January 22, 2018
In a clear sign of continuing long-term climate change caused by increasing atmospheric concentrations of greenhouse gases, 2015, 2016 and 2017 have been confirmed as the three warmest years on record. 2016 still holds the global record, whilst 2017 was the warmest year without an El Niño, which can boost global annual temperatures.
A consolidated analysis by the World Meteorological Organization of five leading international datasets showed that the global average surface temperature in 2017 was approximately 1.1° Celsius above the pre-industrial era.
The year 2016 remains the warmest year on record (1.2°C above pre-industrial era). Global average temperatures in 2017 and 2015 were both 1.1°C above pre-industrial levels. The two years are virtually indistinguishable because the difference is less than one hundredth of a degree, which is less than the statistical margin of error.
"The long-term temperature trend is far more important than the ranking of individual years, and that trend is an upward one," said WMO Secretary-General Petteri Taalas. “Seventeen of the 18 warmest years on record have all been during this century, and the degree of warming during the past three years has been exceptional. Arctic warmth has been especially pronounced and this will have profound and long-lasting repercussions on sea levels, and on weather patterns in other parts of the world.”
The globally averaged temperature in 2017 was about 0.46°C above the 1981-2010 long-term average (14.3°C). This 30-year baseline is used by national meteorological and hydrological services to assess the averages and variability of key climate parameters, such as temperature, precipitation and wind, which are important for climate sensitive sectors such as water management, energy, agriculture and health.
In addition to the global warming due to rising greenhouse gas levels in the atmosphere, the climate also has a naturally occurring variability due to phenomena such as El Niño, which has a warming influence, and La Niña, which has a cooling influence. The strong 2015/2016 El Niño contributed to the record temperature in 2016. By contrast, 2017 started with a very weak La Niña and also finished with a weak La Niña.
“Temperatures tell only a small part of the story. The warmth in 2017 was accompanied by extreme weather in many countries around the world. The United States of America had its most expensive year ever in terms of weather and climate disasters, whilst other countries saw their development slowed or reversed by tropical cyclones, floods and drought,” said Mr Taalas.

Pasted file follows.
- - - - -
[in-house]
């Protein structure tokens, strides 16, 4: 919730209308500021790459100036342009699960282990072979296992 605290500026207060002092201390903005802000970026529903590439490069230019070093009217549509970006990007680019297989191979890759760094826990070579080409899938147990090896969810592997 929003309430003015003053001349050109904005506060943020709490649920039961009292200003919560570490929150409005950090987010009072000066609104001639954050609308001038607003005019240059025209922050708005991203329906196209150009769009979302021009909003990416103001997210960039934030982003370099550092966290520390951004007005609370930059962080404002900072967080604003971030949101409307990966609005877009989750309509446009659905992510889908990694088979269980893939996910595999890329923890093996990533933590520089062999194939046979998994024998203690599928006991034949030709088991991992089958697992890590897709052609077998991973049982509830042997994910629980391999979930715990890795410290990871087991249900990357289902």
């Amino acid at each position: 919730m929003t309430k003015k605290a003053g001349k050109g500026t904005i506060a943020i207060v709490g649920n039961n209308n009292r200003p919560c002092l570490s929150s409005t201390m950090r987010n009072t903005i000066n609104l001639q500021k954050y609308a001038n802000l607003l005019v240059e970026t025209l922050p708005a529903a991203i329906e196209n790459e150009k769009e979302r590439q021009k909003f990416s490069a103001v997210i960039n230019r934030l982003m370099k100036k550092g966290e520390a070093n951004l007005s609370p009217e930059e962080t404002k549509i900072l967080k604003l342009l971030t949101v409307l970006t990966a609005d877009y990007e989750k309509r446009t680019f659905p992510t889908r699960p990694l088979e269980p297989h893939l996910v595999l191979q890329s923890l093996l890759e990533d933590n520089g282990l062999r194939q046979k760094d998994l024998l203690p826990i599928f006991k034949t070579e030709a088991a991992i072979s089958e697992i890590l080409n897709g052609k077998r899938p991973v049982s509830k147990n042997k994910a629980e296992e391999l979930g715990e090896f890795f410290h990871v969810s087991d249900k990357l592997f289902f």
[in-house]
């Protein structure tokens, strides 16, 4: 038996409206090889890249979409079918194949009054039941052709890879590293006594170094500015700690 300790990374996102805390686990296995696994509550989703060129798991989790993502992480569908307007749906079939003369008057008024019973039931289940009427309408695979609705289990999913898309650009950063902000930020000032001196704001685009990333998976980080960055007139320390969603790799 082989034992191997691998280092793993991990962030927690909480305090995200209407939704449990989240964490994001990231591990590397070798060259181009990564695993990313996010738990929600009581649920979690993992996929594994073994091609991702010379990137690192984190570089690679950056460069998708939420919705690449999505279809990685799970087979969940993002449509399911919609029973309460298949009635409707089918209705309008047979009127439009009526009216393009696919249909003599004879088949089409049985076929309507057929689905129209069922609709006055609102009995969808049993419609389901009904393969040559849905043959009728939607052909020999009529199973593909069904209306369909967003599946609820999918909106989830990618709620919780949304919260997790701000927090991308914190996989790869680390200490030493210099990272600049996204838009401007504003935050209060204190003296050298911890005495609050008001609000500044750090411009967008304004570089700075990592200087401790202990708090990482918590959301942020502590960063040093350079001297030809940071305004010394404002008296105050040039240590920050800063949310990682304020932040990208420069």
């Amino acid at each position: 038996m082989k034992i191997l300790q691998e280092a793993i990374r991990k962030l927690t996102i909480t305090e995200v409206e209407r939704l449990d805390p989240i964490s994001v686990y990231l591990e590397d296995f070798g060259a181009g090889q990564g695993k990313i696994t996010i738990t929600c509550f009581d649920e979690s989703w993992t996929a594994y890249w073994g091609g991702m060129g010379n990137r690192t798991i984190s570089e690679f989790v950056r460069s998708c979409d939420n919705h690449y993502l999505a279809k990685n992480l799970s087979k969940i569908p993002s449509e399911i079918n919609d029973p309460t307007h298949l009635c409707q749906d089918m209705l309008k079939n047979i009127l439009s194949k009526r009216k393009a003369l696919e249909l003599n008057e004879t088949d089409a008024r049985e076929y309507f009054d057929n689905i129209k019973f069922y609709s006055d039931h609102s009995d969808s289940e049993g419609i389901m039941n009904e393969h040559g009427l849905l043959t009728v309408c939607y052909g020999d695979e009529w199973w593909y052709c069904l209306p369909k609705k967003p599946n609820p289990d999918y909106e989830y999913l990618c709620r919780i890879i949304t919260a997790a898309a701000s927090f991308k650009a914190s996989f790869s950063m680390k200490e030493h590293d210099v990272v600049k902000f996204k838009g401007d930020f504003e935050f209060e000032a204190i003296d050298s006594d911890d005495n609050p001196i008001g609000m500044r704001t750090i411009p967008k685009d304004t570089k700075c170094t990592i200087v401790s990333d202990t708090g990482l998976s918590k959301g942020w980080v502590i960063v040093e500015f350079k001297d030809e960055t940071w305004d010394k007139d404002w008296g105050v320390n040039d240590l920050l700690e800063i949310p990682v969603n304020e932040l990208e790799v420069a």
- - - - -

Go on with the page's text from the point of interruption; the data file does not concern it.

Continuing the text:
WMO will issue its full Statement on the State of the Climate in 2017 in March. This report will provide a comprehensive overview of temperature variability and trends, high-impact events, and long-term indicators of climate change such as increasing carbon dioxide concentrations, Arctic and Antarctic sea ice, sea level rise and ocean acidification. The final statement will include information submitted by a wide range of United Nations agencies on human, socio-economic and environmental impacts as part of a drive to provide a more comprehensive, United Nations-wide policy brief for decision makers on the interplay between weather, climate and water and the United Nations global development goals.
WMO uses datasets (based on monthly climatological data from observing sites) from the United States National Oceanic and Atmospheric Administration, NASA’s Goddard Institute for Space Studies, and the United Kingdom’s Met Office Hadley Centre and the University of East Anglia’s Climatic Research Unit in the United Kingdom.
It also uses reanalysis datasets from the European Centre for Medium Range Weather Forecasts and its Copernicus Climate Change Service, and the Japan Meteorological Agency. This method combines millions of meteorological and marine observations, including from satellites, with models to produce a complete reanalysis of the atmosphere. The combination of observations with models makes it possible to estimate temperatures at any time and in any place across the globe, even in data-sparse areas such as the polar regions.
The three conventional surface temperature data sets are NOAA’s NOAAGlobalTemp data set, Met Office Hadley Centre and Climatic Research Unit HadCRUT.18.104.22.168 data set and NASA GISS’s GISTEMP data set. They use measurements of air temperature over land and sea-water temperature measurements over oceans to estimate temperature anomalies around the globe. The reanalyses are the ERA-Interim of the European Centre for Medium Weather Forecasts and the JRA-55 of the Japan Meteorological Agency. Despite the very different approach, the estimates of global average temperatures produced by these reanalyses are in good agreement with the conventional surface temperature datasets
WMO now uses 1981-2010 as a baseline for computing Temperature variations at monthly, seasonal and annual time-scales. This replaces the 1961-1990 baseline used previously. The 1981-2010 period is also recommended by WMO to compute the climatological standard normal for operational climate monitoring as it is more representative of current climatic conditions. It allows a consistent reporting of information from satellite and reanalysis systems, some of which do not extend back to 1960, alongside with traditional data sets based on surface-based-observations managed by the National Meteorological and Hydrological Services of the 191 WMO Member States and territories. For global average temperatures, the 1981-2010 period is approximately 0.31±0.02°C warmer than that of 1961-1990. The change in the baselines has no influence on trend analysis.
WMO uses the period 1880-1900 as a reference period for pre-industrial conditions allowing early instrumental observations to be used for estimating pre-industrial temperature conditions.
Read the relevant WMO press release here.